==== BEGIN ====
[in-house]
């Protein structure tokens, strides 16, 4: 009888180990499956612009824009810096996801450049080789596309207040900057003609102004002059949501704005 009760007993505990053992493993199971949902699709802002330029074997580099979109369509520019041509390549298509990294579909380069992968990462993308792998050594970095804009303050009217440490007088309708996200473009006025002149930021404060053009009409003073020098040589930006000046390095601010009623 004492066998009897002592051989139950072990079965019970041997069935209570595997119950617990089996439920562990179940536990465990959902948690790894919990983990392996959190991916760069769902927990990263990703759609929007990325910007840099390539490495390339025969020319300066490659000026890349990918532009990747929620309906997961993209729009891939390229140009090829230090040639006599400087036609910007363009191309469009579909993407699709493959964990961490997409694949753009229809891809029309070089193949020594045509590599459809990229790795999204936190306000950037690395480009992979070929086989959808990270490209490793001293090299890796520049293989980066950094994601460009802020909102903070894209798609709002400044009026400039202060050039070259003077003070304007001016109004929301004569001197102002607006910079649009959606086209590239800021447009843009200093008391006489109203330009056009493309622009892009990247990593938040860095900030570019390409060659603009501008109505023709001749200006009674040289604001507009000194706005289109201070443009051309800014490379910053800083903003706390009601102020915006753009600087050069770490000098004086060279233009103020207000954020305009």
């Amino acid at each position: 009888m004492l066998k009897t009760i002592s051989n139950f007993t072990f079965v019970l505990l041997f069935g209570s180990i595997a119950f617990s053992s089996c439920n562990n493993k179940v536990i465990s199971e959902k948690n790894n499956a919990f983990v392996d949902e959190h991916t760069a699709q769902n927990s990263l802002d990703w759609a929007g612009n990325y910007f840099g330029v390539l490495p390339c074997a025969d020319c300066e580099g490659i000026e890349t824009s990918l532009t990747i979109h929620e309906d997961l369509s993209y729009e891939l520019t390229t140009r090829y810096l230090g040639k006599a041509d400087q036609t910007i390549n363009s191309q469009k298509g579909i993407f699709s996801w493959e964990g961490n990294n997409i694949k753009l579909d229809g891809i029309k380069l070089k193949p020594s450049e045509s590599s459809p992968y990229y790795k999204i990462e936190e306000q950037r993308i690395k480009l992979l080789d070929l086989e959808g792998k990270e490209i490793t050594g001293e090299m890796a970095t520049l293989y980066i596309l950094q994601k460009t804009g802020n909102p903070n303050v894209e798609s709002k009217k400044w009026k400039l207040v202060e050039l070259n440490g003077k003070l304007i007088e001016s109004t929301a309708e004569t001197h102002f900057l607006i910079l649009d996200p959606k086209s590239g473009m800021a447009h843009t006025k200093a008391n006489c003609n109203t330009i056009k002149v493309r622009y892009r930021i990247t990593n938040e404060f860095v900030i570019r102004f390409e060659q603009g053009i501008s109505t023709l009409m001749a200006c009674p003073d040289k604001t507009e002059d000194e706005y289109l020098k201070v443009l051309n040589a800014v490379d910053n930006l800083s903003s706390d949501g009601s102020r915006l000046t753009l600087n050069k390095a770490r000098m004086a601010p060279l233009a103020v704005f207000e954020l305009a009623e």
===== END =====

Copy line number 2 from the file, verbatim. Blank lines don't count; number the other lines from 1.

């Protein structure tokens, strides 16, 4: 009888180990499956612009824009810096996801450049080789596309207040900057003609102004002059949501704005 009760007993505990053992493993199971949902699709802002330029074997580099979109369509520019041509390549298509990294579909380069992968990462993308792998050594970095804009303050009217440490007088309708996200473009006025002149930021404060053009009409003073020098040589930006000046390095601010009623 004492066998009897002592051989139950072990079965019970041997069935209570595997119950617990089996439920562990179940536990465990959902948690790894919990983990392996959190991916760069769902927990990263990703759609929007990325910007840099390539490495390339025969020319300066490659000026890349990918532009990747929620309906997961993209729009891939390229140009090829230090040639006599400087036609910007363009191309469009579909993407699709493959964990961490997409694949753009229809891809029309070089193949020594045509590599459809990229790795999204936190306000950037690395480009992979070929086989959808990270490209490793001293090299890796520049293989980066950094994601460009802020909102903070894209798609709002400044009026400039202060050039070259003077003070304007001016109004929301004569001197102002607006910079649009959606086209590239800021447009843009200093008391006489109203330009056009493309622009892009990247990593938040860095900030570019390409060659603009501008109505023709001749200006009674040289604001507009000194706005289109201070443009051309800014490379910053800083903003706390009601102020915006753009600087050069770490000098004086060279233009103020207000954020305009």